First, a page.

Wednesday 06 July 2022


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… Vanilla

7 March 2022
Feminine, fragile and yet robust, this tropical fruit comes from a tiny orchid and is as important to pastry as salt is to gastronomy. Its notes are subtle and sophisticated, naturally indispensable.

The first Europeans to taste vanilla were Cortes and his soldiers when they were received by Emperor Montezuma and offered an unsweetened cocoa drink, to which the Aztecs added tlilxot chitl, the ‘black pod’, to reduce the bitterness. Columbus brought the pod back to Spain in 1518 and Spaniards, enthused by the new aroma, gave it a ‘christian’ name, meaning a latin name: Bainilla, which is a diminutive of Vaina, a ‘sheath’. Variations of this have prevailed ever since, and the etymological adventure has had the pod lose its colour. France got to know vanilla thanks to British buccaneering and their seizing of Spanish shipments. The fist mention of it is to be found in a publication translated from English, in the latter third of the se­venteenth century: “fruit of the vanilla plant which, when dried, is used as aroma in pastry, sweets and per­fumes”. The first recipe of a vanilla flavoured pudding was in fact published in England by Hugo Morgan, a patissier, and the cake was meant as a present to Queen Elizabeth I.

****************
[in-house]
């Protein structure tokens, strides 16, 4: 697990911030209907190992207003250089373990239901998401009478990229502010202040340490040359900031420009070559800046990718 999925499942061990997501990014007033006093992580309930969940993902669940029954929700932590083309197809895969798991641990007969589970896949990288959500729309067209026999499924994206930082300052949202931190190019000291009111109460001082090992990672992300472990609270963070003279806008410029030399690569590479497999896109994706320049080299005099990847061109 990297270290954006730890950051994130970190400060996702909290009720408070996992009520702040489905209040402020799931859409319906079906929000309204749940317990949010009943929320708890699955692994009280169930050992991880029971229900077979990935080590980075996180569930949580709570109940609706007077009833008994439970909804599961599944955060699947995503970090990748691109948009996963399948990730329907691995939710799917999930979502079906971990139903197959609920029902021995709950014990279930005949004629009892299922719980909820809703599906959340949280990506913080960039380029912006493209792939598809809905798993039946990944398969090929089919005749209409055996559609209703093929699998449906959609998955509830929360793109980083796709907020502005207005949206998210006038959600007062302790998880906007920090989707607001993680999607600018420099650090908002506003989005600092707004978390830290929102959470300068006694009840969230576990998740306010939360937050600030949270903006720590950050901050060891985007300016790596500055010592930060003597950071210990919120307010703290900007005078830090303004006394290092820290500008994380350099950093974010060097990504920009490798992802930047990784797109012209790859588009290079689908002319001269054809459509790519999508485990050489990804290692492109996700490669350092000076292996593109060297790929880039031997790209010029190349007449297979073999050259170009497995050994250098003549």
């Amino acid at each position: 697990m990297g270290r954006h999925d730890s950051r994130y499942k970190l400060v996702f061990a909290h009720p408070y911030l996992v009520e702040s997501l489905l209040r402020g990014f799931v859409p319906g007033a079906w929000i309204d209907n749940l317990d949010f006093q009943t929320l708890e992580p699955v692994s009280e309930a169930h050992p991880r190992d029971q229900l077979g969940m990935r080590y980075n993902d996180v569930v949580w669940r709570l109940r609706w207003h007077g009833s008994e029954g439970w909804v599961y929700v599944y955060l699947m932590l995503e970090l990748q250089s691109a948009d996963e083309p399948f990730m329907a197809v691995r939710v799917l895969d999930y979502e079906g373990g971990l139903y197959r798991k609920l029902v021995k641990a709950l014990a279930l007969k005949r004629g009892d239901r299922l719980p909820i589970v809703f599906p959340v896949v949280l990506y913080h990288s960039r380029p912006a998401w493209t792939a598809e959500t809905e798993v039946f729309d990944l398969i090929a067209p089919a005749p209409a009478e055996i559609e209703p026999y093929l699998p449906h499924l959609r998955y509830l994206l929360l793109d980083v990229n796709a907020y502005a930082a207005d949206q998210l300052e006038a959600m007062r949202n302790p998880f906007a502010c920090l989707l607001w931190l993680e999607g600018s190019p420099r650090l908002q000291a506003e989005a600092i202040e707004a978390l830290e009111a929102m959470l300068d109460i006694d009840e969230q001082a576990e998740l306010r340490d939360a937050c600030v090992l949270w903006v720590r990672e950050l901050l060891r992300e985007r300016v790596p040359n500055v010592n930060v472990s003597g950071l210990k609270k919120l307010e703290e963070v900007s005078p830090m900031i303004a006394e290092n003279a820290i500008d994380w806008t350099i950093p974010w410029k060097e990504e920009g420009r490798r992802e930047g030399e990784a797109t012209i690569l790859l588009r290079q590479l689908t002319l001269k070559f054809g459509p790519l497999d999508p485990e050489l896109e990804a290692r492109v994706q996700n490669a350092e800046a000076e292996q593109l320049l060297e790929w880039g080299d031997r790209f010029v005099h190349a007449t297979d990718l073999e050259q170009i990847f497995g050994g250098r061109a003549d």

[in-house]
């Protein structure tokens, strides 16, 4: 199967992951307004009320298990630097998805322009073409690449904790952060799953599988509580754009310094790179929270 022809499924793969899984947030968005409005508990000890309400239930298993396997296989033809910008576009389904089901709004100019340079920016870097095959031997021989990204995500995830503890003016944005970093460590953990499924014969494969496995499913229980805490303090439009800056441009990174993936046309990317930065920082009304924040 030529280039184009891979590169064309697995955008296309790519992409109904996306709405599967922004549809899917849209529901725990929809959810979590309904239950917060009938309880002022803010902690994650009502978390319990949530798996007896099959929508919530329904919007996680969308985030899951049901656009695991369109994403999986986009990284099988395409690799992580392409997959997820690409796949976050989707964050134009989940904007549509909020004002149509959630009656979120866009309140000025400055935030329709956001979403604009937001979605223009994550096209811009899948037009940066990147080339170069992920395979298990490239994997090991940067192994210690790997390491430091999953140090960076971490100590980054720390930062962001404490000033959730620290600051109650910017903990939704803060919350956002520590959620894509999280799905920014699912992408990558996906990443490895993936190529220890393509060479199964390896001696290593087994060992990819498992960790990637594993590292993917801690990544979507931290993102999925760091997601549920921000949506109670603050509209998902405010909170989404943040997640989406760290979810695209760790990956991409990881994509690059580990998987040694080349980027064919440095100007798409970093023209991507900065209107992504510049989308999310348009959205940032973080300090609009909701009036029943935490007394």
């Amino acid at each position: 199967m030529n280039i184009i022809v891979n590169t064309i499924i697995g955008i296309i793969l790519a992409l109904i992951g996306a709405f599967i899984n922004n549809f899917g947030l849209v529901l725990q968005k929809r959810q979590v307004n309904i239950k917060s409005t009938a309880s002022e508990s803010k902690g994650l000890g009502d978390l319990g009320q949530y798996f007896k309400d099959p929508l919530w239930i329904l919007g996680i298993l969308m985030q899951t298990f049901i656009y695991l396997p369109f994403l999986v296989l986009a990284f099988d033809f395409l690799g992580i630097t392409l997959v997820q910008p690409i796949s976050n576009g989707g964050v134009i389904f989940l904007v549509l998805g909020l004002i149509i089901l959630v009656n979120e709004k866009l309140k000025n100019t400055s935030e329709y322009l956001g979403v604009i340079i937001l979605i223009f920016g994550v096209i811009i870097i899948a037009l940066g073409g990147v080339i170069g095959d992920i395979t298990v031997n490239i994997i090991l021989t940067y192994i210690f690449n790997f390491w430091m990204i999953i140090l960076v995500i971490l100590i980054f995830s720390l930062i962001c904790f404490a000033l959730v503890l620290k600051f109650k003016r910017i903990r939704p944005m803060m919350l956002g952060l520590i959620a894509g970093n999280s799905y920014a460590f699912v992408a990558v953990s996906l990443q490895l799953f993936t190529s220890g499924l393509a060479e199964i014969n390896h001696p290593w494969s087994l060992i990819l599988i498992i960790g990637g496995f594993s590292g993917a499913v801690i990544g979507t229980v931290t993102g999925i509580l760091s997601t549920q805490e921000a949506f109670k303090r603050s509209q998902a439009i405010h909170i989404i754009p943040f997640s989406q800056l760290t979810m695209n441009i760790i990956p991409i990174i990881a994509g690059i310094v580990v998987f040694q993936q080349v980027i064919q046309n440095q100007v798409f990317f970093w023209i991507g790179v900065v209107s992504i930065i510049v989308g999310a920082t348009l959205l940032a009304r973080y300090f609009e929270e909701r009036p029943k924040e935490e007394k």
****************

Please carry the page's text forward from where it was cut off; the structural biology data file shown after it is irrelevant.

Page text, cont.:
The fruit of an orchid, vanilla only releases its scents after fermenting. This is a natural process in humus, which soon became controlled. The system of ferti­lization remained unknown for a long time, however, and it was not until the beginning of the nineteenth century that a bee was discovered to play an essen­tial role in the pollination of this orchid. No better replacement for this was found that the hand of man, one flower after one. Vanilla consumed until then could only be wild vanilla, therefore, imported from its region of origin, Mexico, despite the wish to grow it elsewhere. ‘Bourbon’ vanilla comes from the Indian Ocean, Madagascar growing the most renowned pod of the area. Vanilla from Tahiti comes from another variety; it has a slight aniseed flavour, which is highly prized. In South-East Asia, vanilla is used as spice in salty dishes. A must read is the very beautiful book written by Nicolas Bouvier, Une orchidée qu’on appela vanille (An orchid called vanilla); it will make you dream.

Benedict Beaugé